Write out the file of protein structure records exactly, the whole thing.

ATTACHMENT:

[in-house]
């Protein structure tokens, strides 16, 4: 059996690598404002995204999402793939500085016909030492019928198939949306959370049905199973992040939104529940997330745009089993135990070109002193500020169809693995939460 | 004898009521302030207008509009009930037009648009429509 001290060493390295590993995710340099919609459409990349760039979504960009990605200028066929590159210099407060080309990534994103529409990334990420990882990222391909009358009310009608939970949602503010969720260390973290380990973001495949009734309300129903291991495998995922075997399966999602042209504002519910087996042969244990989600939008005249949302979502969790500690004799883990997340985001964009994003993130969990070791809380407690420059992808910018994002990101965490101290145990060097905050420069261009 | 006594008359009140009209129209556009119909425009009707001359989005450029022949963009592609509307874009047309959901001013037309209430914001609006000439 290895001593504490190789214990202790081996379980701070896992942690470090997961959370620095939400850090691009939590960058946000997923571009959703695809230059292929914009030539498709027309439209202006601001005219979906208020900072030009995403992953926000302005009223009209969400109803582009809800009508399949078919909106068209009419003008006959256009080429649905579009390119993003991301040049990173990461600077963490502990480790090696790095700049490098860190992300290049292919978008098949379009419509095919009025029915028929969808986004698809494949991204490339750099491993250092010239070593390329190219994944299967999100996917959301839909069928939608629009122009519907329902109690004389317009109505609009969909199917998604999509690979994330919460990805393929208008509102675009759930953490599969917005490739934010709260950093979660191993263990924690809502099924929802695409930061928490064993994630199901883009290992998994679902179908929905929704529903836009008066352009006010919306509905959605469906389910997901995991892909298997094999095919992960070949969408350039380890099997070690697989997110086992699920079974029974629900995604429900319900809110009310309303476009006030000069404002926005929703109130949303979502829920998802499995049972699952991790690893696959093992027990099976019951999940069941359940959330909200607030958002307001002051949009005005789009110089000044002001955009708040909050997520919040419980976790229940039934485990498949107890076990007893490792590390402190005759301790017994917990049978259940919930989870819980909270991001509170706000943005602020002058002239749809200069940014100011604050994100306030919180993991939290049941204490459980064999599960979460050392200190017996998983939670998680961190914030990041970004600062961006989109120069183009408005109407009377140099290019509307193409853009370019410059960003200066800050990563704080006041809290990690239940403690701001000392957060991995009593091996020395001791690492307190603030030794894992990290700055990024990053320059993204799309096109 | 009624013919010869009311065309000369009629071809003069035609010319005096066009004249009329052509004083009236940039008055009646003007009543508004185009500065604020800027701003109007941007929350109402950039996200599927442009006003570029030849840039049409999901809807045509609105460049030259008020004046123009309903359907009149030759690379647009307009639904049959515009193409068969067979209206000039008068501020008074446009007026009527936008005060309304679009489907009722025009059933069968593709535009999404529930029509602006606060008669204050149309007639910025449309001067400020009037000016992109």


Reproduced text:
[in-house]
């Protein structure tokens, strides 16, 4: 059996690598404002995204999402793939500085016909030492019928198939949306959370049905199973992040939104529940997330745009089993135990070109002193500020169809693995939460 | 004898009521302030207008509009009930037009648009429509 001290060493390295590993995710340099919609459409990349760039979504960009990605200028066929590159210099407060080309990534994103529409990334990420990882990222391909009358009310009608939970949602503010969720260390973290380990973001495949009734309300129903291991495998995922075997399966999602042209504002519910087996042969244990989600939008005249949302979502969790500690004799883990997340985001964009994003993130969990070791809380407690420059992808910018994002990101965490101290145990060097905050420069261009 | 006594008359009140009209129209556009119909425009009707001359989005450029022949963009592609509307874009047309959901001013037309209430914001609006000439 290895001593504490190789214990202790081996379980701070896992942690470090997961959370620095939400850090691009939590960058946000997923571009959703695809230059292929914009030539498709027309439209202006601001005219979906208020900072030009995403992953926000302005009223009209969400109803582009809800009508399949078919909106068209009419003008006959256009080429649905579009390119993003991301040049990173990461600077963490502990480790090696790095700049490098860190992300290049292919978008098949379009419509095919009025029915028929969808986004698809494949991204490339750099491993250092010239070593390329190219994944299967999100996917959301839909069928939608629009122009519907329902109690004389317009109505609009969909199917998604999509690979994330919460990805393929208008509102675009759930953490599969917005490739934010709260950093979660191993263990924690809502099924929802695409930061928490064993994630199901883009290992998994679902179908929905929704529903836009008066352009006010919306509905959605469906389910997901995991892909298997094999095919992960070949969408350039380890099997070690697989997110086992699920079974029974629900995604429900319900809110009310309303476009006030000069404002926005929703109130949303979502829920998802499995049972699952991790690893696959093992027990099976019951999940069941359940959330909200607030958002307001002051949009005005789009110089000044002001955009708040909050997520919040419980976790229940039934485990498949107890076990007893490792590390402190005759301790017994917990049978259940919930989870819980909270991001509170706000943005602020002058002239749809200069940014100011604050994100306030919180993991939290049941204490459980064999599960979460050392200190017996998983939670998680961190914030990041970004600062961006989109120069183009408005109407009377140099290019509307193409853009370019410059960003200066800050990563704080006041809290990690239940403690701001000392957060991995009593091996020395001791690492307190603030030794894992990290700055990024990053320059993204799309096109 | 009624013919010869009311065309000369009629071809003069035609010319005096066009004249009329052509004083009236940039008055009646003007009543508004185009500065604020800027701003109007941007929350109402950039996200599927442009006003570029030849840039049409999901809807045509609105460049030259008020004046123009309903359907009149030759690379647009307009639904049959515009193409068969067979209206000039008068501020008074446009007026009527936008005060309304679009489907009722025009059933069968593709535009999404529930029509602006606060008669204050149309007639910025449309001067400020009037000016992109």